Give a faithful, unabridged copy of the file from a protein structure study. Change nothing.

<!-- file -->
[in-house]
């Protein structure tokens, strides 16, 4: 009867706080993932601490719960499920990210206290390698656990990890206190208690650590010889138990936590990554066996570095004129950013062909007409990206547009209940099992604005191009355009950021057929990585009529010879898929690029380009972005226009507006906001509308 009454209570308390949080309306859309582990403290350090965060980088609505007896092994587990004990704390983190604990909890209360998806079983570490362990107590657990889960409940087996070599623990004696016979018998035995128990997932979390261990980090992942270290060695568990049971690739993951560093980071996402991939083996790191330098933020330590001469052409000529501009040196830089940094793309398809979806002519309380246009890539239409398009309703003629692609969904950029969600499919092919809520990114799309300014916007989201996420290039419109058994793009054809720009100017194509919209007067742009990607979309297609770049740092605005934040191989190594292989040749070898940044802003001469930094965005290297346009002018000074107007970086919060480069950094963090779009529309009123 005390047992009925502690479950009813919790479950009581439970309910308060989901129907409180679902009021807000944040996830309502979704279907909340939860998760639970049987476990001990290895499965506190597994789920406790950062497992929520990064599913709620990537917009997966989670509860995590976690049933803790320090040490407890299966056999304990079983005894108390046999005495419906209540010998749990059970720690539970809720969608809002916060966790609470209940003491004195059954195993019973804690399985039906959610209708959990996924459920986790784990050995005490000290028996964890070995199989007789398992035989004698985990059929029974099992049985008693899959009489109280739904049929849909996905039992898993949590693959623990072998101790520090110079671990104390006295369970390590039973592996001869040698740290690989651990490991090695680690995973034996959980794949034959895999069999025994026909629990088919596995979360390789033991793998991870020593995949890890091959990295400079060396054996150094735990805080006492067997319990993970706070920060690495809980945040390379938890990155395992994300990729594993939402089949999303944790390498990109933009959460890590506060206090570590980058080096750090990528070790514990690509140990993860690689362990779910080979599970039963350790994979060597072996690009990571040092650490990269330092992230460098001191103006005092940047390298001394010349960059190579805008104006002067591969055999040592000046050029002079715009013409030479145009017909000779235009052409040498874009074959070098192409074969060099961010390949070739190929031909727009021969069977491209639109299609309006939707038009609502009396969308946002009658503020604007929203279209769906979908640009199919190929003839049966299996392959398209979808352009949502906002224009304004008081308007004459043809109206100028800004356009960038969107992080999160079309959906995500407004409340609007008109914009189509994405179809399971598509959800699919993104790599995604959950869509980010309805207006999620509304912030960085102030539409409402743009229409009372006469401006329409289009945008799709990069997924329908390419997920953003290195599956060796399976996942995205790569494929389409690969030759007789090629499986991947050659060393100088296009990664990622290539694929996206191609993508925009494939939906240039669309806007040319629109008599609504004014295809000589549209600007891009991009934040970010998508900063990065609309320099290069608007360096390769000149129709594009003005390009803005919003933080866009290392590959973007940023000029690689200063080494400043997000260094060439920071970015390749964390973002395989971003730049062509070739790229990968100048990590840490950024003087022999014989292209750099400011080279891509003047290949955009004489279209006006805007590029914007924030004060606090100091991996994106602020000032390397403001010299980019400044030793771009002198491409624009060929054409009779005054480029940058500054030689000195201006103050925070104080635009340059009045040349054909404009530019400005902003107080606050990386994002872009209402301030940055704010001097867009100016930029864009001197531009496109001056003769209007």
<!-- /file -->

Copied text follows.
[in-house]
């Protein structure tokens, strides 16, 4: 009867706080993932601490719960499920990210206290390698656990990890206190208690650590010889138990936590990554066996570095004129950013062909007409990206547009209940099992604005191009355009950021057929990585009529010879898929690029380009972005226009507006906001509308 009454209570308390949080309306859309582990403290350090965060980088609505007896092994587990004990704390983190604990909890209360998806079983570490362990107590657990889960409940087996070599623990004696016979018998035995128990997932979390261990980090992942270290060695568990049971690739993951560093980071996402991939083996790191330098933020330590001469052409000529501009040196830089940094793309398809979806002519309380246009890539239409398009309703003629692609969904950029969600499919092919809520990114799309300014916007989201996420290039419109058994793009054809720009100017194509919209007067742009990607979309297609770049740092605005934040191989190594292989040749070898940044802003001469930094965005290297346009002018000074107007970086919060480069950094963090779009529309009123 005390047992009925502690479950009813919790479950009581439970309910308060989901129907409180679902009021807000944040996830309502979704279907909340939860998760639970049987476990001990290895499965506190597994789920406790950062497992929520990064599913709620990537917009997966989670509860995590976690049933803790320090040490407890299966056999304990079983005894108390046999005495419906209540010998749990059970720690539970809720969608809002916060966790609470209940003491004195059954195993019973804690399985039906959610209708959990996924459920986790784990050995005490000290028996964890070995199989007789398992035989004698985990059929029974099992049985008693899959009489109280739904049929849909996905039992898993949590693959623990072998101790520090110079671990104390006295369970390590039973592996001869040698740290690989651990490991090695680690995973034996959980794949034959895999069999025994026909629990088919596995979360390789033991793998991870020593995949890890091959990295400079060396054996150094735990805080006492067997319990993970706070920060690495809980945040390379938890990155395992994300990729594993939402089949999303944790390498990109933009959460890590506060206090570590980058080096750090990528070790514990690509140990993860690689362990779910080979599970039963350790994979060597072996690009990571040092650490990269330092992230460098001191103006005092940047390298001394010349960059190579805008104006002067591969055999040592000046050029002079715009013409030479145009017909000779235009052409040498874009074959070098192409074969060099961010390949070739190929031909727009021969069977491209639109299609309006939707038009609502009396969308946002009658503020604007929203279209769906979908640009199919190929003839049966299996392959398209979808352009949502906002224009304004008081308007004459043809109206100028800004356009960038969107992080999160079309959906995500407004409340609007008109914009189509994405179809399971598509959800699919993104790599995604959950869509980010309805207006999620509304912030960085102030539409409402743009229409009372006469401006329409289009945008799709990069997924329908390419997920953003290195599956060796399976996942995205790569494929389409690969030759007789090629499986991947050659060393100088296009990664990622290539694929996206191609993508925009494939939906240039669309806007040319629109008599609504004014295809000589549209600007891009991009934040970010998508900063990065609309320099290069608007360096390769000149129709594009003005390009803005919003933080866009290392590959973007940023000029690689200063080494400043997000260094060439920071970015390749964390973002395989971003730049062509070739790229990968100048990590840490950024003087022999014989292209750099400011080279891509003047290949955009004489279209006006805007590029914007924030004060606090100091991996994106602020000032390397403001010299980019400044030793771009002198491409624009060929054409009779005054480029940058500054030689000195201006103050925070104080635009340059009045040349054909404009530019400005902003107080606050990386994002872009209402301030940055704010001097867009100016930029864009001197531009496109001056003769209007």